September 27, 2012 •
Eye on the Races – September 27, 2012
The 2012 electoral map continues to take shape and with 40 days until the election, both campaigns are working hard in swing states to gain as much ground as possible. A slew of polls have come out over the past couple of days that have painted a decidedly grim picture for Governor Romney’s chances of winning in November.
A Quinnipiac/CBS News/New York Times poll of three swing states (Florida, Ohio, Pennsylvania) shows President Obama has crossed the 50 percent threshold in all three states. Obama leads Romney 53 percent to 44 percent in Florida, 53 percent to 43 percent in Ohio, and 54 percent to 42 percent in Pennsylvania. Similarly, a Washington Post poll shows the President breaking the 50 percent mark leading the race in Florida 51 percent to 47 percent and Ohio 52 percent to 44 percent. (The Washington Post and ABC News have also moved the state of Ohio from toss-up to leans Obama)
Much has been made over the past week about the larger sample size of democrats in a number of polls which could potentially affect results. (See: here, here, and here) A look at independents responses in these polls shows a much tighter race for the coveted votes of those not identifying with any particular base. Rasmussen, Gallup, Survey USA, and Pew polls all show Gov. Romney with either a slight advantage or tie with President Obama among independents.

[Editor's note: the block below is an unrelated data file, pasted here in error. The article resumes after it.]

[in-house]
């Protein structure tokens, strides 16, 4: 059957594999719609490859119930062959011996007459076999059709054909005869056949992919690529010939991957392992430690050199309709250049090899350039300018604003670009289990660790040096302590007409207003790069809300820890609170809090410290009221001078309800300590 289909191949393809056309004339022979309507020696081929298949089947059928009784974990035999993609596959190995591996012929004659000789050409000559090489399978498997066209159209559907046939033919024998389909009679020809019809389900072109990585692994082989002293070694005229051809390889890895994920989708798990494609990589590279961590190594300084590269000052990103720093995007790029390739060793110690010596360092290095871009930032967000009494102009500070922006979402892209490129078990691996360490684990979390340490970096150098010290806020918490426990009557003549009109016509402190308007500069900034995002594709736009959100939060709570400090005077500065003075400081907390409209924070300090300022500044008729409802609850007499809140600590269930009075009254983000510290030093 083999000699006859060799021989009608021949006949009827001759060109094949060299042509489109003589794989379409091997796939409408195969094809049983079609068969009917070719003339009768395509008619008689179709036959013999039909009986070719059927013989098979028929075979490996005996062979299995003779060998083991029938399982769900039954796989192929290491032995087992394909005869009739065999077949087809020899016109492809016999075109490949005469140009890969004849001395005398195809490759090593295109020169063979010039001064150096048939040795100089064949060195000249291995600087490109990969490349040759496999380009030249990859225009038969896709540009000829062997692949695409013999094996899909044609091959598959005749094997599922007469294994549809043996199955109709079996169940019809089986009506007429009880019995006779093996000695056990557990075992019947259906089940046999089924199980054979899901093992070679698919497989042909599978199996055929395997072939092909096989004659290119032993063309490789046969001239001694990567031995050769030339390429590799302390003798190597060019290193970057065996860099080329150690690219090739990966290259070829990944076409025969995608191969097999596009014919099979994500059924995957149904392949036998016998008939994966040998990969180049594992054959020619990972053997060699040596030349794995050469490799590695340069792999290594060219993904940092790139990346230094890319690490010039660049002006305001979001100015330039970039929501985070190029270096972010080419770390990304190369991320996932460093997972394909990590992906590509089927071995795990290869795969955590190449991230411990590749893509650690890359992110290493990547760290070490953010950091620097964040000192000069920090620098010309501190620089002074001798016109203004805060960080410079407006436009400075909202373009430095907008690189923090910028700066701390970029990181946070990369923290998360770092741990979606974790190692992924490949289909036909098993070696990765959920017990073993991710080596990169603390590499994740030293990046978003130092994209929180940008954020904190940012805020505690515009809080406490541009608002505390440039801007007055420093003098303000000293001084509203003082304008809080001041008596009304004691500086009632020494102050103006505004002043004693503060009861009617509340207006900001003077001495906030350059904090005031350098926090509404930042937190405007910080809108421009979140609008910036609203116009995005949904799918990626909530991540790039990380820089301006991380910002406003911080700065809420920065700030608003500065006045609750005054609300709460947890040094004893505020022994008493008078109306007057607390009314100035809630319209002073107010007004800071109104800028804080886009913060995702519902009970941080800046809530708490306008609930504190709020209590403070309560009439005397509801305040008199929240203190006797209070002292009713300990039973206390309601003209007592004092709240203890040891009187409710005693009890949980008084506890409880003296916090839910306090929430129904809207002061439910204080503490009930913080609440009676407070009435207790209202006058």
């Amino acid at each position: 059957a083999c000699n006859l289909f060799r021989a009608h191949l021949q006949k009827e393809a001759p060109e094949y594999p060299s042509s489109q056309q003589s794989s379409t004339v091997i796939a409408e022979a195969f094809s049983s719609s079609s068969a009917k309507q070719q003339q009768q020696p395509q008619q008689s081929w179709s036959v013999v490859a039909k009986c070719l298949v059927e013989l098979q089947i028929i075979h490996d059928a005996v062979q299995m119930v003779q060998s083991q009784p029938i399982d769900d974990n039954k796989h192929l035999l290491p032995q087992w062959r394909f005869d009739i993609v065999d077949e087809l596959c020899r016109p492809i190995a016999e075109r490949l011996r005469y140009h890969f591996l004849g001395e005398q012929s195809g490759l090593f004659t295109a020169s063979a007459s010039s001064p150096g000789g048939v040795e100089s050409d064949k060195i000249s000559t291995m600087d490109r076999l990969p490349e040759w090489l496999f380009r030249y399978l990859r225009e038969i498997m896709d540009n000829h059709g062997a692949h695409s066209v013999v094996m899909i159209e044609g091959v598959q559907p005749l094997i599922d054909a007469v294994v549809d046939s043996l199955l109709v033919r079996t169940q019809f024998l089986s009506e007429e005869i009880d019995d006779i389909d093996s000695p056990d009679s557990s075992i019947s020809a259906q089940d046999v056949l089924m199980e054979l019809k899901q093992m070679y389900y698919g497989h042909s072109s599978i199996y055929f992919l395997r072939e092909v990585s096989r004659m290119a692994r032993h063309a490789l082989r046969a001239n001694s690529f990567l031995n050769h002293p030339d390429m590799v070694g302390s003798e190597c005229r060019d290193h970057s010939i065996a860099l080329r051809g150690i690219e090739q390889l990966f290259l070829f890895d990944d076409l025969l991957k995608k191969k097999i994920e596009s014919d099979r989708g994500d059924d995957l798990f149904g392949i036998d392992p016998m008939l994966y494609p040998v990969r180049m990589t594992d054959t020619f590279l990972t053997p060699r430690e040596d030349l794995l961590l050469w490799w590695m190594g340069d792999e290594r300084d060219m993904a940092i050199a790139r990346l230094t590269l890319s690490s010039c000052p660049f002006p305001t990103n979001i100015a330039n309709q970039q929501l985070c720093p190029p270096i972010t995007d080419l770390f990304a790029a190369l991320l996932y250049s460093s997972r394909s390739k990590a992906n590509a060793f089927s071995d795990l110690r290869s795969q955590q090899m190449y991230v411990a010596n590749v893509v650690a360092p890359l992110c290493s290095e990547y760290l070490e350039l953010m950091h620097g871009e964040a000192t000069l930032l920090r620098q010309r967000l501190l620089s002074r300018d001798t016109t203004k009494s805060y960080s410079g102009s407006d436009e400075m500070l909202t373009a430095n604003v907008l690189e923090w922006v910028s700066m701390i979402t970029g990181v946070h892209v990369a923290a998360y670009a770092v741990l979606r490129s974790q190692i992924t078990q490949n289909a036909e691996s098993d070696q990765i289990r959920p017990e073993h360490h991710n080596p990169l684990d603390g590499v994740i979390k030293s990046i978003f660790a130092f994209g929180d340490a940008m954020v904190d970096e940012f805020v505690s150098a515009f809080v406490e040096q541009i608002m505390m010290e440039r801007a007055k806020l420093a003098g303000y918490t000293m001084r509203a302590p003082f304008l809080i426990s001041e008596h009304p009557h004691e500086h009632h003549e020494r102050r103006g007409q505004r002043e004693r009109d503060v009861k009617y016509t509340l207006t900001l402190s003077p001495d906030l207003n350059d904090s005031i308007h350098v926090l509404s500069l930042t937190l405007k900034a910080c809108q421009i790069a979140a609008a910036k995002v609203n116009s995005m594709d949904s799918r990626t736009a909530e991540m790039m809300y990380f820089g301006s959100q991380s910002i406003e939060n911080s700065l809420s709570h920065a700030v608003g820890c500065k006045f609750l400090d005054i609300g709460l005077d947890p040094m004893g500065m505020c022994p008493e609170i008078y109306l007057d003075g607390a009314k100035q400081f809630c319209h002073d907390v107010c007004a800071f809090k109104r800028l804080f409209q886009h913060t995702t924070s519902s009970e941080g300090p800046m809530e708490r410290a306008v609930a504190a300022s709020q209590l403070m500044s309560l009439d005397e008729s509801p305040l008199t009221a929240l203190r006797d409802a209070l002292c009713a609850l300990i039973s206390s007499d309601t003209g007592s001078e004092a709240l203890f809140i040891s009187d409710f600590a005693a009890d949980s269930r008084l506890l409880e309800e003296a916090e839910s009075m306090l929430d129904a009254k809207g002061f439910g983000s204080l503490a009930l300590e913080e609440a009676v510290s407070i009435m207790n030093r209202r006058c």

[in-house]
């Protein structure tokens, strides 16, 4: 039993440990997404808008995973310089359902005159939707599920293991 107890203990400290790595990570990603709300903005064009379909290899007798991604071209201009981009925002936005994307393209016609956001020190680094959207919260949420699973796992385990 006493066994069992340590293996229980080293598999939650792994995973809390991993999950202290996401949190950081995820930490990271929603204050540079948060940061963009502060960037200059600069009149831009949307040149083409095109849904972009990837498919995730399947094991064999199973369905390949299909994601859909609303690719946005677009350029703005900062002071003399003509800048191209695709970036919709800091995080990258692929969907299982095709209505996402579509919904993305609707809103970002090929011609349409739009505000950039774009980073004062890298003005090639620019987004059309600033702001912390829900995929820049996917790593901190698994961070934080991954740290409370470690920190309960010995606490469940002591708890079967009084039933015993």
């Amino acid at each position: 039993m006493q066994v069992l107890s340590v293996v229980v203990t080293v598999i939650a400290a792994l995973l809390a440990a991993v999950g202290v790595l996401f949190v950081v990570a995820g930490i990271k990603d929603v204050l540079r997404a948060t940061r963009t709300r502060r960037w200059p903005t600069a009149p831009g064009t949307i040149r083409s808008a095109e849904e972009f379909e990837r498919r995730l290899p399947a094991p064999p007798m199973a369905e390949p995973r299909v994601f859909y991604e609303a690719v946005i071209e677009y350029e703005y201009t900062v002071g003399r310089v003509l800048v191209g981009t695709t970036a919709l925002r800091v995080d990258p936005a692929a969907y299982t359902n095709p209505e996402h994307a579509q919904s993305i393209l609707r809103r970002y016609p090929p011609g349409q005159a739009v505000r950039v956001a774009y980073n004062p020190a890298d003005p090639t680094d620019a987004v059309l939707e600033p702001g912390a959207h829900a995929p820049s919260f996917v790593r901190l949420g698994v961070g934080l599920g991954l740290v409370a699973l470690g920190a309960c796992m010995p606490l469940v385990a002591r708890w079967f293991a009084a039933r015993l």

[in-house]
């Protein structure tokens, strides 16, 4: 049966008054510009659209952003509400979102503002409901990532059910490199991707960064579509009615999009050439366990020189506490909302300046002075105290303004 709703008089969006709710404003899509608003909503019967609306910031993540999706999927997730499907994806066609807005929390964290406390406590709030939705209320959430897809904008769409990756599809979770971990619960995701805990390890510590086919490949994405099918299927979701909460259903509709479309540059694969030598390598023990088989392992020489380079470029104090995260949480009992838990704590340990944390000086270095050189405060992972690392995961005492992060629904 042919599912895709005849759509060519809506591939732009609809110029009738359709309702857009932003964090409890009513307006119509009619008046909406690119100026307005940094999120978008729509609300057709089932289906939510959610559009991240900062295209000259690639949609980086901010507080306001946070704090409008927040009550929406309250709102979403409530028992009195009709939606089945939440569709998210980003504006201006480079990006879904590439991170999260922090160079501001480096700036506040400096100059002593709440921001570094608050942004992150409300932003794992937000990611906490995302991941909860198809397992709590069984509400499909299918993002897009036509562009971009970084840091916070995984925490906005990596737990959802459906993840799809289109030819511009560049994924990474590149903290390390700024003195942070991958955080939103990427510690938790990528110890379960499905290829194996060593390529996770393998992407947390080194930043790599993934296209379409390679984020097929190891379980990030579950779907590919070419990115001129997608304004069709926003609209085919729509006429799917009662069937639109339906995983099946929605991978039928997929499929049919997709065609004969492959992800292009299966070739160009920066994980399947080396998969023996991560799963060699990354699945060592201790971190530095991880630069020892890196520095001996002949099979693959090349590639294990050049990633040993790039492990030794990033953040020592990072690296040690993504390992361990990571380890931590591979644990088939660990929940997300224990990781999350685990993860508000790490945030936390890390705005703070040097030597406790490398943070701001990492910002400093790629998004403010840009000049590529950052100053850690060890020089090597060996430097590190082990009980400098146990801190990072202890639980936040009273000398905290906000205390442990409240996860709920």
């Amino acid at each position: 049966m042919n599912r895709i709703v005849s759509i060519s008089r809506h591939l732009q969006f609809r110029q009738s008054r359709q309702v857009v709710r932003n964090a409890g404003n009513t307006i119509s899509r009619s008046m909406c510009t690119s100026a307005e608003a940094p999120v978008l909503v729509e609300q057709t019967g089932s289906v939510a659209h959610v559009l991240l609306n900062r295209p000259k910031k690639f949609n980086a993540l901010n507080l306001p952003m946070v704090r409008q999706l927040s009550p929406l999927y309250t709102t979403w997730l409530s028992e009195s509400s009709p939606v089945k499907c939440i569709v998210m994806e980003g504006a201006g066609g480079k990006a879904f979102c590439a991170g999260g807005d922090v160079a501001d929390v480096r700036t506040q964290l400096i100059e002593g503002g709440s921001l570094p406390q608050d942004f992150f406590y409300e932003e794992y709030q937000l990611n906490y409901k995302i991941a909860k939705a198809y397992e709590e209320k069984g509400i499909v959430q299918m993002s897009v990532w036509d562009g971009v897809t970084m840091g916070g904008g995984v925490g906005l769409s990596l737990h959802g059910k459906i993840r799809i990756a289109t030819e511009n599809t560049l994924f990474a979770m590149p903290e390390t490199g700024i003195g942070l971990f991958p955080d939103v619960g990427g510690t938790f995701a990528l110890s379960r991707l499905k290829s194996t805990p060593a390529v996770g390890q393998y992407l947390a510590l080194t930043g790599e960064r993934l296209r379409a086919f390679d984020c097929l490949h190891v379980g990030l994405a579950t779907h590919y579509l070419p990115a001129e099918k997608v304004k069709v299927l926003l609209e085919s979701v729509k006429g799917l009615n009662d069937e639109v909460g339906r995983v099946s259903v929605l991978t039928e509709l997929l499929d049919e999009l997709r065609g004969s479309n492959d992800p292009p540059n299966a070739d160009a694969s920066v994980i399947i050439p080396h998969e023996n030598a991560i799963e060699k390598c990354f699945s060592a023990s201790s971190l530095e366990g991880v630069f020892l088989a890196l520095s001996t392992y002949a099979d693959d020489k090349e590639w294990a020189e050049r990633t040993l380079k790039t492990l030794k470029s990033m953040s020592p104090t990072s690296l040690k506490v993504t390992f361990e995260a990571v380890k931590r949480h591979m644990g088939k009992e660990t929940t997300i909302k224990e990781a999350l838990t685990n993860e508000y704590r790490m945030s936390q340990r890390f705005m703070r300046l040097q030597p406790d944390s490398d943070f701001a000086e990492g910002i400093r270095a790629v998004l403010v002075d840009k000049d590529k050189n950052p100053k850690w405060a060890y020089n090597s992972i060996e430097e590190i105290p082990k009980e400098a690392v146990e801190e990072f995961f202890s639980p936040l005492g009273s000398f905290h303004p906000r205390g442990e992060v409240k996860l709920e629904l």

While polling numbers are a gauge of where the race currently stands, only one number matters on election day; 270. With current polling showing Ohio in President Obama’s column, the Washington Post and ABC News project the President has 255 electoral votes either safely on his side, or leaning his way; while Gov. Romney has only 196. If the President were to win either Florida, or a combination of two or more of the remaining swing states, he would reach the necessary 270 electoral votes needed to win reelection. No republican has ever won the presidency without also winning the state of Ohio, and if Gov. Romney were to lose there, he would likely have to sweep all remaining swing states to have a chance.
Other notes from the trail:
- Rep. David Rivera (R-FL) is being accused by Justin Sternad for secretly running Sternad’s unsuccessful campaign during the democratic primary election for the seat currently held by Rivera. Among the accusations are claims that Rivera steered unreported money to Sternad to run against Joe Garcia who previously lost to Rivera in the general election.
- According to a new Washington Post poll, Senator Sherrod Brown (D) maintains a comfortable lead over State Treasurer Josh Mandel (R) for the Ohio Senate seat currently held by Brown. Brown leads among registered voters 51 percent to 39 percent and 53 percent to 41 percent among likely voters.
- Rep. Todd Akin will definitely appear on the ballot for the Missouri Senate seat after the passing of a September 25 deadline to withdraw from the race. Akin has struggled to raise money since his controversial remarks about “legitimate rape”; however, in recent days a number of conservatives have come to his aid including former House Speaker Newt Gingrich, Former Arkansas Governor Mike Huckabee, and possibly South Carolina Senator Jim DeMint.
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